Enda Mariam Wukro
This church lies 7km northwest of the town of Nebelet in central Tigrai, and northeast of the Gheralta Cluster of rock-hewn churches. The church is not fully separated from the rock face, and only the southern façade is visible from the exterior. The interior has richly decorated walls and ceilings. There are three doors, two of them leading into nave and the third leading to the priests’ chamber, called KineMahlet, measuring 9.2m deep, 4.4m wide and 5.2m high.
This chamber is highly decorated with stone bas-reliefs and relatively recent paintings. The western and southern parts of the ceiling have large, carved Greek crosses, and the northern and the central part of ceiling have geometrically perfect domes. The ceiling is supported on two free-standing pillars. The remarkable feature of the church is that the pillars are connected by double arches, and have no central pillars. A wooden door leads to the inner altar. The interior measures 10m x 9m x 9m.
Four free–standing pillars with pilaster capitals on top, plus another 10 wall-pillars support the ceiling. On the western side of the holy of holies, one can see a window–like opening in Aksumite style, very much reminiscent of the windows of the Lalibela churches. In fact, in many respects, the church is similar to those churches of Lalibala and Debre Damo as well. According to David Buxton, one of the noted authorities of the rock-hewn churches of Tigrai, Enda Mariam Wukro “shows clear kinship with the built church of Debre Damo”. He further states that the church has “some important” kinship with Lalibela churches – Mariam, Amanuel and Abba Libanos specifically. Another chapel, accessible by a wooden ladder, houses the tabot of St. George. Enda Mariam Wukro is a very complex and magnificent church. According to scholar Ruth Plant, it is “without doubt a great example of Tigre architecture”.
WERI’E GORGE AND TEMBIEN
Tembien lies to the far southeast of Aksum. The Aksum-Adwa-Tembien road leads you along spectacular scenery. From the peaks of the highlands of Adwa, the road drops to the Werie Gorge before it reaches its lowest point at the riverbed of the River Werie, a tributary of the great River Tekeze. Then the road twists up before it brings the visitor to a complete view of the terrific mountains of Tembien as well as the mountain ranges of Gheralta to the east.
Historically, Tembien is remembered as the birth place of Emperor Yohannes IV and Ras Alula Aba Nega, while other Tigraians know it for its delicious honey and the hyperactive-seeming “Awris” dancing, where both male and female jump up parallel to each other. Furthermore, the area is home to some of northern Ethiopia’s impressive rock churches and natural attractions. Work Amba, Abba Yohanni, GebrielWukien and Mariam Hibiito are just few examples which can be visited without much strenuous effort from the Adwa-Tembien road.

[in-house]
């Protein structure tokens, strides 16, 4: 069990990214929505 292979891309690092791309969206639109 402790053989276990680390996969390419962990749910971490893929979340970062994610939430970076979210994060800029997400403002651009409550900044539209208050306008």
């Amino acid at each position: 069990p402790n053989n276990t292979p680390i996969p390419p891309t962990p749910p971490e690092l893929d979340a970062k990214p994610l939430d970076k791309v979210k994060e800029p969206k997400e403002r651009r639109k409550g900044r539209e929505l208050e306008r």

This is a natural attraction site found 45 km east of Adwa where one can see a lot of migratory bird species that comes from different areas, even from outside of the country, on the months of May and November. The area is rich in varieties of vegetation and large mammals. Furthermore the site has geological importance with lime stone scenery.
Abba Yohanni is a monastery about 8 km off the main road. Another local road goes to within a few meters of the foot of DebreAssa, the mountain on which the church is built. Because of its whitewashed façade, the church is visible from a distance. Incised from the sheer cliff, the church is accessible only through a tunnel-like passage on its west side.
The interior of the church is as spacious as it is beautiful. Divided into several bays and aisle by its arched columns, the church is 14 meters deep and 12 meters wide. Seven free-standing columns and many non-free-standing columns support the ceiling, which is as high as nine meters. The ceiling is adorned by domes which themselves are decorated by finely carved crosses. Classic in its decoration and supreme in its workmanship, Abba Yohanni is a wonderful gift of art contributed from the distant past to the present.
This church is found 16km North West of Abbi – Addi and some km across the field and further 10 minutes ascent of the mountain side.
Architecturally interesting, this church has three aisles and four bays. The remarkable features are well-carved, interesting details, six massive, finely hewn freestanding pillars and three cupolas. Because of its “remarkable detail” some compare it with Mariam Wukro and MedhaneAlemAdiKesho.
Built in the 15th century, Mariam Hibiito (The Hidden Mary) is really hidden in a foot hill and surrounded by old green trees. Unlike in many other rock-hewn churches of Tigrai, the carvers of this structure had much time to spend in beautifying its exterior. To say the least, they have cut out four free-standing columns reminiscent of those at MedhaneAlemAddiKesho.
Inside the church there are four free standing and six non-free-standing columns. An unfinished dome-making effort is also evident on the ceiling. The church itself is 13m deep and 9m wide. It can be reached after 34km from the town of Abbi-Addi. The church is also surrounded by mountains in attractive setting.